See also: Famous Knights Templar

A missed tournament

The Joust Tournament

One of many great tales found in “Legends of the Knights Templar.”

Walter Map included in his book “Courtier’s trifles” a story about a certain pious knight by the name of Aimery who was once travelling with his friends to a tournament. He suddenly heard the distant ringing of a bell and wished to stay back and attend the mass. Aimery’s friends tried to dissuade him, but it was no use. He took off, leaving his squires and his armor. In the woods, Aimery came across a community of hermits and attended mass in their midst. When he decided to rejoin his comrades, he could not find the way back to the main road. Only on the third day, accompanied by one of the hermits, Aimery came across his friends returning home. To his great astonishment, they proceeded to praise and congratulate him. At first Aimery suspected that they were being facetious, but after talking to his closest friend, he realized that someone participated in the tournament in his place, with amazing success. This certainly was a case of divine intervention. Moved by this wondrous occurrence, Aimery decided to join the Knights Templar.

Complete Latin story by Walter Map:

Miles quidam, Hamericus nomine, magni patrimonii, famae modicae, petebat exercitium militare, quod torniamentum ducunt. Cumque per nemus altum iter ageret, audivit ad missam matutinam a longe pulsari campanam, sociisque dissuadentibus et invitis ut missam audiret properavit, armigeris et armis relictis in comitatu. Heremitas invenit. Missa celebrata redire festinavit ad socios, sperans eos in secundo vel tertio consequi miliario; sed tota die devius sero reversus est ad locum missae. Similiter et in crastino. Die tertia conductus ab heremita socios invenit redeuntes, ipsique multa laetitia congratulantes. Miratur solito majorem sibi venerationem exhiberi; timeat ironiam. Familiarem ergo socium vocat in partem, quaerit quomodo casus eis in torniamento responderit. Intulit ille, “Bene nobis et manu tua, sed inimicis male, qui tamen hodie reversi sunt ad nos ut te pro tuorum operum admiratione viderent, sed ut heri recessimus ad hospitia, nemo nobis de te quicquam certitudinis dicere potuit; asserunt et armigeri tui quod armis tuis a te receptis ab oculis eorum evanisti cum equo tuo. Si vero cupis audire quod de te loquuntur in via, demissis vultibus audamus.” A transeuntibus igitur secus eos audierunt Hamerici praeconia per singulos et magnas laudes hominis per timiditatem prius infamati. Miratur ipse, nullius meriti conscientiam habens, et vis tandem advertit quod ei dispensaverat Dominus vicarium, ne gaudere socii sui possent de missa despecta, vel ipse dolere de respecta, deditque se cum omnibus quae possederat Deo domuique Templarium, at auxit eos multum, ut dicitur.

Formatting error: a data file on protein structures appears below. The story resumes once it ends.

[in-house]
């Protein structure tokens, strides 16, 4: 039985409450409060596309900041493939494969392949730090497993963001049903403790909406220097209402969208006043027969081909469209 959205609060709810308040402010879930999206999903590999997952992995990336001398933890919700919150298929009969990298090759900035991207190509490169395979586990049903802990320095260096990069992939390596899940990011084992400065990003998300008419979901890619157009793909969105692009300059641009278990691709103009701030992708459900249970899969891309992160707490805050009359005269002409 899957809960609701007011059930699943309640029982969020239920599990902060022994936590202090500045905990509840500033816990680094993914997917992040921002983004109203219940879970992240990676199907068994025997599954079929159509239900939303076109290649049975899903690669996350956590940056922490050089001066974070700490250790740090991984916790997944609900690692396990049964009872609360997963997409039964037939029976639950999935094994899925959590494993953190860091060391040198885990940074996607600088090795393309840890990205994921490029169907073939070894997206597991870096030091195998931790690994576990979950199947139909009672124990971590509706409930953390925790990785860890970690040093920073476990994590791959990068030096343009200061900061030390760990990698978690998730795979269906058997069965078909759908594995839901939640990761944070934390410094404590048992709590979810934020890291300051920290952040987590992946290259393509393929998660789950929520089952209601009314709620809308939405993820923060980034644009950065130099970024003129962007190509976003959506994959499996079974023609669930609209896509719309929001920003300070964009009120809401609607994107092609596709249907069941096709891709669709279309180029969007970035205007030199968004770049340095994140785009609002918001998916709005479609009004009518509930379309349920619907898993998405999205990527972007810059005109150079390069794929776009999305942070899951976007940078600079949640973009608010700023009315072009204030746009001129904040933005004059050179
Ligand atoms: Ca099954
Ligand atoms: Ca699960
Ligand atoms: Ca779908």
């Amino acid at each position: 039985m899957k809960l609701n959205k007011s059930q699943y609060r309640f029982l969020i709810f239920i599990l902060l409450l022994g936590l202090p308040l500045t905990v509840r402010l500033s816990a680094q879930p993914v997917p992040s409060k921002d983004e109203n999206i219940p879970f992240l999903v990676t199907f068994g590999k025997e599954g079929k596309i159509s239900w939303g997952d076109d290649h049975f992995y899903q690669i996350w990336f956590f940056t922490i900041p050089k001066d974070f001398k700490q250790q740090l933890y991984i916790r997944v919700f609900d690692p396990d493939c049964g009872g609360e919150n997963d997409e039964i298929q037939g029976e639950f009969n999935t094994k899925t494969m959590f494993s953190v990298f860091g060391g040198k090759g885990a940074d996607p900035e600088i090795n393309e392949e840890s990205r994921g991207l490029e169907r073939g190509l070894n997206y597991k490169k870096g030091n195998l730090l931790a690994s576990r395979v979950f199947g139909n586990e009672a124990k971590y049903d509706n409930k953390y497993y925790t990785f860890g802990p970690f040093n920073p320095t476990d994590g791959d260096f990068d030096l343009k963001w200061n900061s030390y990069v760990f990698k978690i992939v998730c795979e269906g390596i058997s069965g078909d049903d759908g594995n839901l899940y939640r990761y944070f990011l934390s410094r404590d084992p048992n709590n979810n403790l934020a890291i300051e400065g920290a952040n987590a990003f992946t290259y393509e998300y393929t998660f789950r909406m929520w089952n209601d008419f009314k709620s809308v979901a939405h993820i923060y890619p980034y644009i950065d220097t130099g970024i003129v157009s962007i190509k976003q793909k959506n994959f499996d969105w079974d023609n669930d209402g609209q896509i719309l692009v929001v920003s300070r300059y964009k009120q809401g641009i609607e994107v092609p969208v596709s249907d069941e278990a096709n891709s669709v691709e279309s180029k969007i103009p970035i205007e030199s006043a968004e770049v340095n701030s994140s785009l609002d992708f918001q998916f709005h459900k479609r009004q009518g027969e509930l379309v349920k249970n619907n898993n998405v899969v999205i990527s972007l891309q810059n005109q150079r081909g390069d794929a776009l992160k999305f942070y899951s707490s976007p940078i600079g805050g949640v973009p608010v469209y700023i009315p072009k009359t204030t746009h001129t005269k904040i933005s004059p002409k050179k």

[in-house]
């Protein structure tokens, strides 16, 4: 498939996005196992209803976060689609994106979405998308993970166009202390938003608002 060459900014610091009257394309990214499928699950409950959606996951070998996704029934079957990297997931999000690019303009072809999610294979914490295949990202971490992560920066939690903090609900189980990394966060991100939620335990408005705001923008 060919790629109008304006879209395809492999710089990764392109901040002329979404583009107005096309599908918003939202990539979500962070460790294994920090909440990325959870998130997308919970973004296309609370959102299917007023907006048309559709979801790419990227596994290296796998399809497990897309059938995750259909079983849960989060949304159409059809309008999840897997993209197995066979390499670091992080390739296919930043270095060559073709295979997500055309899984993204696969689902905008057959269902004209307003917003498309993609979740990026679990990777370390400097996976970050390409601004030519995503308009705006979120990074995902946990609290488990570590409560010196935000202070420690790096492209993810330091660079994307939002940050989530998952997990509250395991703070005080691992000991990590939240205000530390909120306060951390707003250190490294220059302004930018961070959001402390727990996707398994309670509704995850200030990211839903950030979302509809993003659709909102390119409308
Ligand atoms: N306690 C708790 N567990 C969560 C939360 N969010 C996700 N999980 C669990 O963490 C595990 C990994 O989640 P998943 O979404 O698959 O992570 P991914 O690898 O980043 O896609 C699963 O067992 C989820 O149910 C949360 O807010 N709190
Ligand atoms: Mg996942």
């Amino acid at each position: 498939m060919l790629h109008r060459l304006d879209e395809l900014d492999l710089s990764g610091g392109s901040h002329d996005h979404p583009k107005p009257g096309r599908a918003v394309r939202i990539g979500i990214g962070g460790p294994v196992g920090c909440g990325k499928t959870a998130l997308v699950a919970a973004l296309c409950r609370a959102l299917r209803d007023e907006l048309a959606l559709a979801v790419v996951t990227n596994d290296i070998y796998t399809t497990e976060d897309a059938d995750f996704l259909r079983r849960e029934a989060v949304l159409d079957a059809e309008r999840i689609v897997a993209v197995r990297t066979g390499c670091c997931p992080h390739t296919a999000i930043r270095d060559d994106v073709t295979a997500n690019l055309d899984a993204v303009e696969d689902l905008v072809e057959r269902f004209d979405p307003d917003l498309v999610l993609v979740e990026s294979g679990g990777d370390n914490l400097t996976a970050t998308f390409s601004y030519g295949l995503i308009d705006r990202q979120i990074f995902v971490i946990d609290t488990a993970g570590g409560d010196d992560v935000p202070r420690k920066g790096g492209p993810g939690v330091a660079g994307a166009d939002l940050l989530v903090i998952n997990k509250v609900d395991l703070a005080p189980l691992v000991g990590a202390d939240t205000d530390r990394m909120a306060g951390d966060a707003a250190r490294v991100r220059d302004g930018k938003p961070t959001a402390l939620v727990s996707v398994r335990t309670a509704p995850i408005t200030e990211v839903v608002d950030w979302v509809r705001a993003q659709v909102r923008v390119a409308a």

The watercolor painting is by James Henry Nixon (1802-57).

Want to read more stories about the Knights Templar? Check this out:
Legends of the Knights Templar

How can I join the Knights Templar? Is it even possible?